The Boy Who Lived ... Eric Hansen

I am wrestling with labels again.

I'm wrestling with a "label" because of what I read in the newspaper and in blogs about my nephew, Eric Scott Hansen, the youngest brother of Brian and Andrew.

Eric was so much more than the 20 year old engineering student at Ohio University who died from injuries he sustained falling 4 floors. He was so much more than the consequences in the body I found his mother, father, brothers, grandparents, aunts and uncles & cousin grieving over in the hospital room last week.

His connection to life pulsated with love and energy and was held together by the strong bonds that were established by the faith-inspired family that created him.

Eric was the sum total of each and every life he touched beginning with his brothers and parents. For Elisabeth, he created that unique bond of familiarity, following in Andrew and Brian's footsteps, so he could be a part of her life, too. He made her laugh when he came into her space. He made her smile.

To his grandparents, aunts, uncles, and everyone else in the family, he was the personification of joy. Pure joy. To his coaches, scout leaders, teachers, and employers, he was brilliant, curious, charismatic, strong, and athletic. For his friends, he added light, comedy, and action.

Overnight, he tragically became the young college student who reminded every parent about getting that call from the police station or campus security. For families and friends, he made this reality unbearable.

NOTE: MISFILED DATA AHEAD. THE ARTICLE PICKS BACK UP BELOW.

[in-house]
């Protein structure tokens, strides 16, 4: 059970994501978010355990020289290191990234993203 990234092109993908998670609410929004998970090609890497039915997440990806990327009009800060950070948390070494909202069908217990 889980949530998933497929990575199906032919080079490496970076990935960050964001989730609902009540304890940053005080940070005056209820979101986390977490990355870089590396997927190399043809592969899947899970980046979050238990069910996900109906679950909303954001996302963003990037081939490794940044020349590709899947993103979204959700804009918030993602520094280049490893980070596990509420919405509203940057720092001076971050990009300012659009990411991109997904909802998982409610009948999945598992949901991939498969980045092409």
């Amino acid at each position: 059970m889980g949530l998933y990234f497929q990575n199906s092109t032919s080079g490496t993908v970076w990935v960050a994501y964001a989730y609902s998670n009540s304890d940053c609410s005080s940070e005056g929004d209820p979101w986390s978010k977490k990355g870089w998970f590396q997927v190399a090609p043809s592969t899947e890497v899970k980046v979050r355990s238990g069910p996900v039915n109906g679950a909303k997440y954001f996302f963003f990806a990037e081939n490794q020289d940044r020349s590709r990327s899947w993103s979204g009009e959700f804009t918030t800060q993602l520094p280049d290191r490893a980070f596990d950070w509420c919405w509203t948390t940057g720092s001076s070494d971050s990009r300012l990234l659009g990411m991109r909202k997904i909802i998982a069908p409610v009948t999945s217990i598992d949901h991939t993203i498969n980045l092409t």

Overnight, he became the Eric whose mother, father, and brothers reached out lovingly, comforting and consoling every family and friend waiting in line for hours to express their grief, shock, disbelief, and sorrow.

Overnight, he became the Eric eulogized by a very brave priest recalling the enthusiasm we see in every young life, the infectious personality he radiated, and the playful sarcasm that everyone remembers.

Overnight, he became the disclaimer label -- life is "fragile." A reminder for everyone in a wake of tragedy that our actions are consequential. Individually or collectively, good or bad, intentionally or unintentionally, our actions can sustain, save, or erase life in a matter of seconds.

I know, too, there are labels for the endless journey of grief and sorrow we experience when someone so young, so dear, and so precious in our life passes because we also use labels to connect to each other as a humanity. We use labels to heal people.

But I'm not ready to put a label on him or his life or his death or his family. Instead I will be searching for that "candy- coated popcorn, peanuts and prize" label found on every box of Cracker Jacks. It's the only label that has any real meaning for me.

In loving memory of Eric Scott Hansen

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